Gear Review: Redington RISE Fly Reels

New on MidCurrent, reviewer Robert Morselli looks closely at the new Redington RISE fly reel. Morselli says the reel has one of the smoothest drags of any reel in its price range, but that it also raises the question of whether modern reels are keeping pace with fly rods when it comes to “getting light.”

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  • Cracker

    A nice review on just one of the many many reels coming onto the market in ’09. The consumer is spoilt for choice, apart from the one issue I have with this review, and that is what I call the tyranny of lightness.
    Ill say now that Im a retailer, gear reviewer/writer and former journalist, but I don’t sell Redington reels.
    There has been a constant clamor from consumers, responded to by the industry, for lighter rods and reels, much like the clamor for higher modulous, faster rods in the 80s/90s, and we saw where that ended up.
    The writer regards 1.25oz as whopping for a mid-150s reel. Such statements prompt humourous musings as whether the reviewer would be exhausted by drinking the 20oz bottle of Coke I’m sipping, and would be remarkably better served by one of 18.75oz instead.
    Its a pity the review couldn’t have done a little more research as to his claim that “Many similar sized models at the high end of the fly reel retail range come in at a respectable 3 to 3 1/2 ounces.” I fear our reviewer was looking at reel diameters perhaps.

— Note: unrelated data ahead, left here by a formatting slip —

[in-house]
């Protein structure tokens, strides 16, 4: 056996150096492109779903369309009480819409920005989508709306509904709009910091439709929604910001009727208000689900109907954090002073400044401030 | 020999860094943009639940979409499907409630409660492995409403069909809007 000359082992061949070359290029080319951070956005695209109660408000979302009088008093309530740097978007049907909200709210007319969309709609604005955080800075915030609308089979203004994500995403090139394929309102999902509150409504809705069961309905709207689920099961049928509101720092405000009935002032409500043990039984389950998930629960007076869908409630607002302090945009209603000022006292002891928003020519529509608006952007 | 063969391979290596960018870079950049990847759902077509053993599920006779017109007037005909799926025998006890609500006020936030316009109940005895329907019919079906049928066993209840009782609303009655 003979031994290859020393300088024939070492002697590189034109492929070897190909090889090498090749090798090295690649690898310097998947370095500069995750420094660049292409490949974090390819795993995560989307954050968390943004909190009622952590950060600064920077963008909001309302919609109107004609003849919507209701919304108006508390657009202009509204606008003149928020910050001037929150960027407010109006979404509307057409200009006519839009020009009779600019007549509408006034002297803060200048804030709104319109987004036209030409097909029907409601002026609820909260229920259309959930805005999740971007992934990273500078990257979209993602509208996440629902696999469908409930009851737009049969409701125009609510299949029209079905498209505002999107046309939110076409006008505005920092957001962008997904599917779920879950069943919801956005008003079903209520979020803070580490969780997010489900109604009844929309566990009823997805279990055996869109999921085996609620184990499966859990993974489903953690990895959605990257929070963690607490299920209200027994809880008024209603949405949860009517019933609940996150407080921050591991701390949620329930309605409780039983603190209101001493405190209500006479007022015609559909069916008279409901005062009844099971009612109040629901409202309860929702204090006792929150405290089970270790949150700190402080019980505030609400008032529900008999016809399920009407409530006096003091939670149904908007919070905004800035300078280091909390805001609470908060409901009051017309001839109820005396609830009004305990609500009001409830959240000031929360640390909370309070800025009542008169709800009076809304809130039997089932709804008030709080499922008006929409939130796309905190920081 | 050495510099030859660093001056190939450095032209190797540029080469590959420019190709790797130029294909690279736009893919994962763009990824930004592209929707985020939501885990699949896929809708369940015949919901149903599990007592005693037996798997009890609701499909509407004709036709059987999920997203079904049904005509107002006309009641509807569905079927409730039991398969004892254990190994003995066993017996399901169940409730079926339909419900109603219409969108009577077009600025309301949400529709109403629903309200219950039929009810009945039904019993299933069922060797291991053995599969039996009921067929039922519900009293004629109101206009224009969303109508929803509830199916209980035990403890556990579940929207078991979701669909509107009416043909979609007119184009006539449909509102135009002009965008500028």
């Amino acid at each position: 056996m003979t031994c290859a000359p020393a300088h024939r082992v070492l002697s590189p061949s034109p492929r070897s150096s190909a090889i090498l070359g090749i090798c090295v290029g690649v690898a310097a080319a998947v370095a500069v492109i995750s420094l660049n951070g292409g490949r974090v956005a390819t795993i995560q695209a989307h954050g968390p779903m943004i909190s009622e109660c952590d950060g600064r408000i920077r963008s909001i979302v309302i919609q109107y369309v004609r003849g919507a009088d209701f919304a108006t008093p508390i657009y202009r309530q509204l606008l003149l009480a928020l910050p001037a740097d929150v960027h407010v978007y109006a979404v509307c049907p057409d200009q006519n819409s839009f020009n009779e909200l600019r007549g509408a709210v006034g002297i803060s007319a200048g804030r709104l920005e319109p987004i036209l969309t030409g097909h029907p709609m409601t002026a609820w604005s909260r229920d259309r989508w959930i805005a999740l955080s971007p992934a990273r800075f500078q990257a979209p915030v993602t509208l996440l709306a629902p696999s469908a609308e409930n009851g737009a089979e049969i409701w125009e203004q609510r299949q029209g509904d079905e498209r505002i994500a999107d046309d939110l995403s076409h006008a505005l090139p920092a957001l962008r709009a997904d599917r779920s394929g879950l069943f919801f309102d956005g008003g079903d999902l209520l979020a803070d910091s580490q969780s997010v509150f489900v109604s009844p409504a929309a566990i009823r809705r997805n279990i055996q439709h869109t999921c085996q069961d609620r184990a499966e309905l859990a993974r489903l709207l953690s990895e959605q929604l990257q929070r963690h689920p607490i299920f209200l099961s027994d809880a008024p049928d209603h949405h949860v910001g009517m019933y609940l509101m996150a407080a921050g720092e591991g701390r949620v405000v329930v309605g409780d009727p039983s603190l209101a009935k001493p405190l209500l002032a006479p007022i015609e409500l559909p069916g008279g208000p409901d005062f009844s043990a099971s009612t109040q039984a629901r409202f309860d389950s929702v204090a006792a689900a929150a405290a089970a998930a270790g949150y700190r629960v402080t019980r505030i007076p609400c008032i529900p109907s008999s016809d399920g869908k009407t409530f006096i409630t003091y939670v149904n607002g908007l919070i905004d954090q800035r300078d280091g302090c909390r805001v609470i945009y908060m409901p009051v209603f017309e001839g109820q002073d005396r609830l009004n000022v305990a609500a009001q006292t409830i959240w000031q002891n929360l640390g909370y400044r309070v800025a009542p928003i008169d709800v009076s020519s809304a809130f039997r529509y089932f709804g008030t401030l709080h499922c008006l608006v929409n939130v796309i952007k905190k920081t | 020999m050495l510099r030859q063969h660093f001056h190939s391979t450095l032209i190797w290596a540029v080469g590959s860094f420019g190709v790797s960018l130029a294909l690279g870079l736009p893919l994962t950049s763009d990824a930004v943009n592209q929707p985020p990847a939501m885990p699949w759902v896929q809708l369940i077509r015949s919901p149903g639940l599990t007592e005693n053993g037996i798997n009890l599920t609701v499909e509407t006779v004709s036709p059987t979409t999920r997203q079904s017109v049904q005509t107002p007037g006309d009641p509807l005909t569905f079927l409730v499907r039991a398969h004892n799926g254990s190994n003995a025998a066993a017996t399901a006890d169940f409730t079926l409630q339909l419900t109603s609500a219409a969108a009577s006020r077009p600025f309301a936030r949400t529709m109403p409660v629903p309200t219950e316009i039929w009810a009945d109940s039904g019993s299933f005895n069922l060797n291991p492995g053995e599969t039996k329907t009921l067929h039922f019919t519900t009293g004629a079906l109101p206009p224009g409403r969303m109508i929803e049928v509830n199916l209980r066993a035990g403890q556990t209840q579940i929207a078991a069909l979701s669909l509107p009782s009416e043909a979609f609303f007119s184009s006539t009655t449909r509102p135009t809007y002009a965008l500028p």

Ross Evolution 2 3.9oz
    Galvan Torque 4.8oz
    Orvis BLA III 4.4oz
    Sage 4550CF 3 7/8 oz
    Ross Vexis 2 4.7oz (incidentally this was a Midcurrent Best of Show Award winner in September
    Sage 4550 4 3/8oz
    W-L Force 2X 3.2 oz
    W-L Litespeed 2 3.9oz
    (Information from company websites)
    More seriously I wonder whether the reviewer fishes anything longer than 8′, or perhaps just high end rods.
    The trouble with the tyranny of lightness in reels is it disregards the whole question of balance. Balance in a 9′ rod isn’t only determined by weight but where the mass is distributed along the length and wheree your fulcrum point is located.
    I have a personal distaste for tipheavy rods, and in many fly fisher’s hands this leads to more tailing loops. Extra tailing loops is something most of us can do well enough on our own without building in some more
    This reel is priced moderately for moderate priced rods, and it will balance 9’ers in that price range.
    The short rods 8′ and under get the 3.5oz and lighter reels. But what about the growing popularity of 10’ers and the switch rods.
    I can tell you from experience you need at least a 5+ oz reel to balance high end 10’ers plus an ounce and some for line and backing. So what about the cheaper long rods? Its actually hard to find something other than 8wts to meet the criteria.
    Even the so called “heavy” rise gets there in the 9/10 size at 5.3 oz.
    The bottom line is there is a place for superlight reels, and a place for heavier reels. Just don’t always assume lighter is better.